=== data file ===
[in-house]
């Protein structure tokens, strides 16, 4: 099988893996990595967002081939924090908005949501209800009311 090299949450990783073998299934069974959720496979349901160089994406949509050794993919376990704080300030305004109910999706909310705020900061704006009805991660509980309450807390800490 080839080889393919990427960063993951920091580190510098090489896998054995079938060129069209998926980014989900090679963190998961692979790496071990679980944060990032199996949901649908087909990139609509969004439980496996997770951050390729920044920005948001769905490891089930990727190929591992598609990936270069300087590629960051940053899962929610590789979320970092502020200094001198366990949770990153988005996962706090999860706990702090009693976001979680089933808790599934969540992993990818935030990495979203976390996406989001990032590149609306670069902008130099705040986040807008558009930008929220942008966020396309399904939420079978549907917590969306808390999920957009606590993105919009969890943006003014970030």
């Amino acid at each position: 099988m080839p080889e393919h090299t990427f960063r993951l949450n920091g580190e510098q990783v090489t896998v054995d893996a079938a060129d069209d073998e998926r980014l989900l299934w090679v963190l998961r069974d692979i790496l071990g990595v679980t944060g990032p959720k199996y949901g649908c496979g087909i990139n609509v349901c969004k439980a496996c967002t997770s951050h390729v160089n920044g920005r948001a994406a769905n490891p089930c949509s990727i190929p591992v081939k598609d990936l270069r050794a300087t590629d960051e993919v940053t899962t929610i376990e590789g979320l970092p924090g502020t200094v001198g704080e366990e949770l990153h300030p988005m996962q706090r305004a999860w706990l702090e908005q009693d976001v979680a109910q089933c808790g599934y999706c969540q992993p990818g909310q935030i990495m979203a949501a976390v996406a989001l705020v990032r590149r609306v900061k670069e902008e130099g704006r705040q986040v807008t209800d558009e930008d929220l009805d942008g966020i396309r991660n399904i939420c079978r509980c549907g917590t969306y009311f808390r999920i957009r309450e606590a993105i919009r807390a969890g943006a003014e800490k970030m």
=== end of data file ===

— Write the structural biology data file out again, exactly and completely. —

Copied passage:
[in-house]
């Protein structure tokens, strides 16, 4: 099988893996990595967002081939924090908005949501209800009311 090299949450990783073998299934069974959720496979349901160089994406949509050794993919376990704080300030305004109910999706909310705020900061704006009805991660509980309450807390800490 080839080889393919990427960063993951920091580190510098090489896998054995079938060129069209998926980014989900090679963190998961692979790496071990679980944060990032199996949901649908087909990139609509969004439980496996997770951050390729920044920005948001769905490891089930990727190929591992598609990936270069300087590629960051940053899962929610590789979320970092502020200094001198366990949770990153988005996962706090999860706990702090009693976001979680089933808790599934969540992993990818935030990495979203976390996406989001990032590149609306670069902008130099705040986040807008558009930008929220942008966020396309399904939420079978549907917590969306808390999920957009606590993105919009969890943006003014970030």
């Amino acid at each position: 099988m080839p080889e393919h090299t990427f960063r993951l949450n920091g580190e510098q990783v090489t896998v054995d893996a079938a060129d069209d073998e998926r980014l989900l299934w090679v963190l998961r069974d692979i790496l071990g990595v679980t944060g990032p959720k199996y949901g649908c496979g087909i990139n609509v349901c969004k439980a496996c967002t997770s951050h390729v160089n920044g920005r948001a994406a769905n490891p089930c949509s990727i190929p591992v081939k598609d990936l270069r050794a300087t590629d960051e993919v940053t899962t929610i376990e590789g979320l970092p924090g502020t200094v001198g704080e366990e949770l990153h300030p988005m996962q706090r305004a999860w706990l702090e908005q009693d976001v979680a109910q089933c808790g599934y999706c969540q992993p990818g909310q935030i990495m979203a949501a976390v996406a989001l705020v990032r590149r609306v900061k670069e902008e130099g704006r705040q986040v807008t209800d558009e930008d929220l009805d942008g966020i396309r991660n399904i939420c079978r509980c549907g917590t969306y009311f808390r999920i957009r309450e606590a993105i919009r807390a969890g943006a003014e800490k970030m």